Brenden and Jonee Blair, members of the New Hope praise team, take the lead during worship at the Inspirational Rally Sunday, Nov. 10 at New Hope Baptist Church in Fayetteville. The Rally preceded the annual meeting of the Georgia Baptist Convention the following day and also included a message by evangelist Jon Reed. SCOTT BARKLEY/Index
FAYETTEVILLE – Sunday night’s Inspirational Rally kicked off the three -day gathering for Georgia Baptists culminating in the Georgia Baptist Convention Monday and Tuesday at New Hope Baptist Church in Fayetteville.
Worship was a highlight of the evening, led by Flint River Baptist Association’s mass choir and praise team, and featured music by Joe and Kim Stanley, Brenden and Jonee Blair, Jon Huff, and Sonya Knight.
A welcome from host pastor Rhys Stenner preceded a welcome from Robby Foster, Georgia Baptist Convention president and pastor of Northside Baptist Church in Valdosta.
“We’re very thankful for what God is doing here, but we’re very thankful for you too,” Stenner said. “It encourages us to be a part of something bigger.”
As Foster lead into a time of prayer, he said, “We’re just going to have a night of praising Jesus. Let’s begin by asking God to unify our hearts and pray for one another. We cannot do anything without the leadership of the Holy Spirit.”
A sneak peek
Before Georgia Baptist Executive Director Thomas Hammond introduced the renewed focus of the Mission Board on pastor health and wellness and church strengthening, messengers watched a video sharing what Hammond learned through his Listening Sessions.
Tim Dowdy, Georgia Baptist lead strategist for Pastor Wellness, also spoke to that emphasis on. Hammond’s presentation was just a sneak peak of what will be unveiled this morning during his Executive Committee report.
“The reality is if there’s nothing pouring into you, you’re going to become dry very quickly,” Hammond said. He acknowledged that in order to have a strong pastor, he must have a strong wife and kids. Therefore, part of the new Mission Board structure will emphasize the health and wellness of a pastor’s family.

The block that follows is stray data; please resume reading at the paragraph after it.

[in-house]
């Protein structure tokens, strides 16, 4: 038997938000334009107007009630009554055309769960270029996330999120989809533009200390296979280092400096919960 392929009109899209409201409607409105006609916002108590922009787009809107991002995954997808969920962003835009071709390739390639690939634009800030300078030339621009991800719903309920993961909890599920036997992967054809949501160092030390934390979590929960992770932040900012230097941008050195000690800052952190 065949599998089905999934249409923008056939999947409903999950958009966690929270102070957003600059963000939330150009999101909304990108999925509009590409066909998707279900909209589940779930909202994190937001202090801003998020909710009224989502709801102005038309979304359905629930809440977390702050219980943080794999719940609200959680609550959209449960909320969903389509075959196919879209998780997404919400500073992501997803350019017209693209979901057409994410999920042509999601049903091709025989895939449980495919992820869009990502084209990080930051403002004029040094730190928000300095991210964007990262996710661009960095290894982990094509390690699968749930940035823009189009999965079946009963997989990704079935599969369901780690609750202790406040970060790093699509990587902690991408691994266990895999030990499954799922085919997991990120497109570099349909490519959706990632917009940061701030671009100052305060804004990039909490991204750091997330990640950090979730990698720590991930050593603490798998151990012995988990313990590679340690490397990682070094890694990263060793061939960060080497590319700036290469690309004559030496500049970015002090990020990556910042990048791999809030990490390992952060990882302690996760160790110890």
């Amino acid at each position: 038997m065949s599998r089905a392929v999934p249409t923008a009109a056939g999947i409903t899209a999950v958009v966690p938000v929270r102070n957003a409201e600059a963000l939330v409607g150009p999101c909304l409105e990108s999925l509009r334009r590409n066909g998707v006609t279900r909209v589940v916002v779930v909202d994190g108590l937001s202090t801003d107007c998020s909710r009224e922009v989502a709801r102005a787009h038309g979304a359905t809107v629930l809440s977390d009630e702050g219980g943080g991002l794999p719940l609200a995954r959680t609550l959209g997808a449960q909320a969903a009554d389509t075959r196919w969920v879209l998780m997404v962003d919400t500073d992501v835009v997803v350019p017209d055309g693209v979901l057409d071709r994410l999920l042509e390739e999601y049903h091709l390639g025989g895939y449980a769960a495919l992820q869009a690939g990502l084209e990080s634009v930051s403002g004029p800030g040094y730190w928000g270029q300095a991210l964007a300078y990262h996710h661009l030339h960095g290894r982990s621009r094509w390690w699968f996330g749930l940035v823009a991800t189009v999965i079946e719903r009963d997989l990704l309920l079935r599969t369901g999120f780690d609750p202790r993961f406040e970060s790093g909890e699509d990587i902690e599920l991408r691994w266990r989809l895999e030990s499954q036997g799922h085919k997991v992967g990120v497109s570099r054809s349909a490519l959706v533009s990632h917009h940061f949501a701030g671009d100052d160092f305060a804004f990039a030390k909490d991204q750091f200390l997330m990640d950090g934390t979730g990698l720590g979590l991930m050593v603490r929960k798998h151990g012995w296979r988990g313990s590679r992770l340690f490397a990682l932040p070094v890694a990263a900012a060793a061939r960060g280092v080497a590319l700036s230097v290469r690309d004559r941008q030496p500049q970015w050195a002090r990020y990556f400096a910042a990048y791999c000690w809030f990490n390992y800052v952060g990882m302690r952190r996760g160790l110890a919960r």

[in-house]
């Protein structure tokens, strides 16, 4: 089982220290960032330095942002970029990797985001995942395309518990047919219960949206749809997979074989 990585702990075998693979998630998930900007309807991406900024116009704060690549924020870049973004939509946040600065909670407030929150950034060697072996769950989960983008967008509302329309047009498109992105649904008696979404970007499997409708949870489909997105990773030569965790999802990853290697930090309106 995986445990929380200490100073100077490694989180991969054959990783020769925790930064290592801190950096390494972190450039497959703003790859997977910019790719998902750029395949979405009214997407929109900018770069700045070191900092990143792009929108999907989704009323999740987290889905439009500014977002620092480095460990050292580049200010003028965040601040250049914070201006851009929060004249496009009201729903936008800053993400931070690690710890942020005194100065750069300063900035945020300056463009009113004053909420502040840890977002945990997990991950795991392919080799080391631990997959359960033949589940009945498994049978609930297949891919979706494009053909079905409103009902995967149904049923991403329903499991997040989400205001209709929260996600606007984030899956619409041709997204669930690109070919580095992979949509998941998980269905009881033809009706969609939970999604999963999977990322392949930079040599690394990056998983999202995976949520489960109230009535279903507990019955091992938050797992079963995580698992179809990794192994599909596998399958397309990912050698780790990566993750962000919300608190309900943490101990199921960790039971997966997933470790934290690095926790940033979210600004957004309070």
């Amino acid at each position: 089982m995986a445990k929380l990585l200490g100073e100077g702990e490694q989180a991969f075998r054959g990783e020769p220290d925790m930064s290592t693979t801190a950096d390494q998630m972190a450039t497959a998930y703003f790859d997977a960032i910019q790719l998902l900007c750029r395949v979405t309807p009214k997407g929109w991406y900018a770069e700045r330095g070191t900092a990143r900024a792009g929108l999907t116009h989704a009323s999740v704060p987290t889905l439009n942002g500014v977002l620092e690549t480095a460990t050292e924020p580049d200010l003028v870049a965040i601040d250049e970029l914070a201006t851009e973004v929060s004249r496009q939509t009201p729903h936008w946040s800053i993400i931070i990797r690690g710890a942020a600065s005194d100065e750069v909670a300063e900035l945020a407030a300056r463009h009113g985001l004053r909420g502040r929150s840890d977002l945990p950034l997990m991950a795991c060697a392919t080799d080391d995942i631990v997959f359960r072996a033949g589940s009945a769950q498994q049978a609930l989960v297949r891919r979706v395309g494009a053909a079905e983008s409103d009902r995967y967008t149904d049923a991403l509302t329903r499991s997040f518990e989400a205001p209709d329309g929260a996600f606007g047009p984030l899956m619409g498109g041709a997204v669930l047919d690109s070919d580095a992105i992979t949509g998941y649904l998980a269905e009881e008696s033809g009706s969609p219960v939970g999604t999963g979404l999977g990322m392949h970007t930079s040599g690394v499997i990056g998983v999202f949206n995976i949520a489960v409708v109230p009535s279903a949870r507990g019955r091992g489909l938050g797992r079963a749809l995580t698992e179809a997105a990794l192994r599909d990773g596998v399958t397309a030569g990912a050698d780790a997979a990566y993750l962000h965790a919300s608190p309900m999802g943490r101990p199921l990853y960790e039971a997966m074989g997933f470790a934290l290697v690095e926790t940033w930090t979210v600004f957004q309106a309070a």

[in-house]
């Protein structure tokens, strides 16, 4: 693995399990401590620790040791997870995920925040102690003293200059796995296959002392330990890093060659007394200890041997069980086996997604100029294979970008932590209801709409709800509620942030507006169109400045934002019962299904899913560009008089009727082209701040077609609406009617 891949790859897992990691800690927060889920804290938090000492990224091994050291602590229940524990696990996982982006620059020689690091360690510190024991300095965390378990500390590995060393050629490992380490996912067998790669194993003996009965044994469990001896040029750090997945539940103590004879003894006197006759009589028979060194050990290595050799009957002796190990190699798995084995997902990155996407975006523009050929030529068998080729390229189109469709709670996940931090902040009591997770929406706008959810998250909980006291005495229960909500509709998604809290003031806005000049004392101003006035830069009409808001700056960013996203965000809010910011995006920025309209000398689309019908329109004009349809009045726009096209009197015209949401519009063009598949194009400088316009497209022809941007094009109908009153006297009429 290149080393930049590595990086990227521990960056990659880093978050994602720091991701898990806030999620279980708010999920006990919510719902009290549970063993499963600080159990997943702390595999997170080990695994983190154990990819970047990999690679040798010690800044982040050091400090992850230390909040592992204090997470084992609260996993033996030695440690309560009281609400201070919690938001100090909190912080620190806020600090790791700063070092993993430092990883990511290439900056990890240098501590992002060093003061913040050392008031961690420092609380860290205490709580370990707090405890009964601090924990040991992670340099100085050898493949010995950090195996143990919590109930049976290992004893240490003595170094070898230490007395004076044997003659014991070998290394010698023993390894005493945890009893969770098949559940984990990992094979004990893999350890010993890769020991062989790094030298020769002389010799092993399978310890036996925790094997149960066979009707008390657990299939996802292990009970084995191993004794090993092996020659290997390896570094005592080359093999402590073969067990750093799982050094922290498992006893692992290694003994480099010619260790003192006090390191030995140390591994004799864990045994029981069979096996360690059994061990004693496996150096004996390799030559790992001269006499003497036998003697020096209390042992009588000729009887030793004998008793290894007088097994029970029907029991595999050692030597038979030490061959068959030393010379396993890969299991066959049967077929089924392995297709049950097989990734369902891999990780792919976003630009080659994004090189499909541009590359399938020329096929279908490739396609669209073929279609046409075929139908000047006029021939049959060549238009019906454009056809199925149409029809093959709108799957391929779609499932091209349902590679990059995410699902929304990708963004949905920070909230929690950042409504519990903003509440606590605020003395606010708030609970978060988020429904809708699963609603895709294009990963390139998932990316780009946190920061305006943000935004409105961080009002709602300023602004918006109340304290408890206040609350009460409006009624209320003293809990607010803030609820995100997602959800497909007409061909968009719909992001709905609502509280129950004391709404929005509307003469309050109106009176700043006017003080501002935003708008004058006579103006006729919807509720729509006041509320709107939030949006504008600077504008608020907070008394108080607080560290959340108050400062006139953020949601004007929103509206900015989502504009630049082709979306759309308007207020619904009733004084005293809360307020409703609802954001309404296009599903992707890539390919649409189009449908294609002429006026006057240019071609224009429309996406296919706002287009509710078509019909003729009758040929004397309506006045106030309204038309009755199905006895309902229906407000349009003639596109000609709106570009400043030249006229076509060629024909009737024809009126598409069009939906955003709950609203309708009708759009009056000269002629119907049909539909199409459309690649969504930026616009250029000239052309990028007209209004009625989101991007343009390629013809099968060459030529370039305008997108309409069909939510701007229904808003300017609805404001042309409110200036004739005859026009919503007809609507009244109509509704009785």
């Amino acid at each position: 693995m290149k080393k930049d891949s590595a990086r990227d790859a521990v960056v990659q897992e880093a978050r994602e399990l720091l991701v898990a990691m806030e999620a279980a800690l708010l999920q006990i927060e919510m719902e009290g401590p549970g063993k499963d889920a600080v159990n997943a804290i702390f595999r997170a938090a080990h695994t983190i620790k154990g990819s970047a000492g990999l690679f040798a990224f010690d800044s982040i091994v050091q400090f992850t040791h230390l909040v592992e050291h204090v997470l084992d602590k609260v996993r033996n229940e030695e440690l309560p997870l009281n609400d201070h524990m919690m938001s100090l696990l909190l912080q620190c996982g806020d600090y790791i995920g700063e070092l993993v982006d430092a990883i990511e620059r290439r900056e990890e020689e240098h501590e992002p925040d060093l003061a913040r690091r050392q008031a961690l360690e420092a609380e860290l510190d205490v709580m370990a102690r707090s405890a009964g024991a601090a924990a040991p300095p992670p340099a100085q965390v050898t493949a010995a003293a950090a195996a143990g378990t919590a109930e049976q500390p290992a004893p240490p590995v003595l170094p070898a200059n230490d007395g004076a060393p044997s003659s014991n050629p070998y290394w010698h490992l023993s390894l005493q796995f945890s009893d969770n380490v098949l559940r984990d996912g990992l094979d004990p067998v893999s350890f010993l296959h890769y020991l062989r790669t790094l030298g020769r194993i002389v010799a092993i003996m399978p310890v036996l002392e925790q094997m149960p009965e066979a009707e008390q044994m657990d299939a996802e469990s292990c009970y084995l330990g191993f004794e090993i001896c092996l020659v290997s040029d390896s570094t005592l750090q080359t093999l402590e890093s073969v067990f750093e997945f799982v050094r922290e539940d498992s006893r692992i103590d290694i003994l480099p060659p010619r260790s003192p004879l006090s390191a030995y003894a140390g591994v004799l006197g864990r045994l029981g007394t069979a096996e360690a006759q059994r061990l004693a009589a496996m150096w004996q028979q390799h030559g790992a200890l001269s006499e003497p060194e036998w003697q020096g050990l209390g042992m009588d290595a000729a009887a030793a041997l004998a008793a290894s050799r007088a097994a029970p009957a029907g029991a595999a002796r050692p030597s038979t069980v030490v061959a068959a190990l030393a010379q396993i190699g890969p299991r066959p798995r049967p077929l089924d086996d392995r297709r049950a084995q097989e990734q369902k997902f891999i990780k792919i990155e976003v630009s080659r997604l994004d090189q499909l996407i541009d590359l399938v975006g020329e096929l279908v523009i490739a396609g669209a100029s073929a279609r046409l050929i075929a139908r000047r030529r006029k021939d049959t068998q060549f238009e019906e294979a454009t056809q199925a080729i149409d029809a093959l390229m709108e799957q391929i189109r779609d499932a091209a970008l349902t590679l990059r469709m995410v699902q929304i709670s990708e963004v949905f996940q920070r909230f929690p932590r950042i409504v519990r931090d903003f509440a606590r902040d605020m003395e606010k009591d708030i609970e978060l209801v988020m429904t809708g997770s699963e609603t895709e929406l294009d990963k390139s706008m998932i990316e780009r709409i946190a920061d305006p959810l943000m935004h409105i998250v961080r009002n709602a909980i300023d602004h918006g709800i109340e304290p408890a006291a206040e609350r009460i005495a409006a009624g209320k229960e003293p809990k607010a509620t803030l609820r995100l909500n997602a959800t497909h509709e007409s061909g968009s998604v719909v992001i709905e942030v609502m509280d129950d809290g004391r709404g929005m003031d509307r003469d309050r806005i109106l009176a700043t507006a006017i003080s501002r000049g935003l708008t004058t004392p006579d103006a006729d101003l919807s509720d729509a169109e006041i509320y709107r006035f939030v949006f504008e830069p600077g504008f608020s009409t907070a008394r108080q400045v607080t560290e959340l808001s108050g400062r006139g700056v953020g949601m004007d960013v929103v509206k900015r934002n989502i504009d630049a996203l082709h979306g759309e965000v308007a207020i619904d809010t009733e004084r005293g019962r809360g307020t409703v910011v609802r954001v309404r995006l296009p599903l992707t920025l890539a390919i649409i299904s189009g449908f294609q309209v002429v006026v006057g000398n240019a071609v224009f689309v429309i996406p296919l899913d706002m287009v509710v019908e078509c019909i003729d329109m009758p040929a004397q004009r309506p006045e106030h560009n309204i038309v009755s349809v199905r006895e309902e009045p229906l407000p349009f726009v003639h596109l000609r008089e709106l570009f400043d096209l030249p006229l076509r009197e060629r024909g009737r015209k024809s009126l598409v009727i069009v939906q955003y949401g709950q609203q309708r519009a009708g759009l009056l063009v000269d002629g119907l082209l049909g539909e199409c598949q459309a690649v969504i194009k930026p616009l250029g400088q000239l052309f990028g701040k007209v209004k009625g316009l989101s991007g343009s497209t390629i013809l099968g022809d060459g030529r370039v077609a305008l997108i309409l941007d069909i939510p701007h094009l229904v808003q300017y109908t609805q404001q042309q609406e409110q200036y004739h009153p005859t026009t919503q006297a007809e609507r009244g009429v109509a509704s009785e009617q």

“What you did this morning [pastors] was the most important thing that happened in Georgia today,” Hammond added, referring to the sermons delivered from pulpits around the state. “Thank you for all you do every day for the kingdom.”
Evangelist Jon Reed delivered the Inspirational Sermon. His message came from Mark 14:1-9, on the woman with the alabaster box.
Before he dove into the sacrifice – the woman breaking the alabaster box full of ointment that was worth a year’s wages and pouring it on the Savior’s feet – Reed pointed out three things for his audience to notice. They included the rivalry, the room, and the response.
What this woman did was extreme, extravagant, exciting, expensive, exactly the right sacrifice, and exposing.
And essentially, what she was doing was “making a big deal about Jesus.”
“There are people in your congregation that are counting on you to make a big deal about Jesus,” Reed said. “We have an opportunity every time [we preach] to make a big deal about Jesus.”
“I believe at some point, she pulled out the calculator, did the math, and said, ‘Well, Jesus is who He says He is,’” Reed said.
He continued, “When you figure out that Jesus is God, the only response is to give Him everything.”
He encouraged his listeners to take whatever thing of value they are holding onto and to break it before God.
“These men leading us, if we follow them, we can reach not only Georgia, but the we’ll reach this whole world,” Reed said. “But it’s going to take pastors who are willing to break it. It’s going to take men and women who will walk into the room, past a bunch of naysaying people, and do what God’s called you to do.”
Reed concluded, “What are you holding on to that prevents you from your next step? What’s your security blanket? If you keep doing what you’re doing, how many people are going to come to know Christ? What if you broke it? What if you stopped burying all those talents and spent your life glorifying Jesus?”
He added, “Maybe we’ve been doing it all wrong. Maybe we need to stop unscrewing the top and just break it.”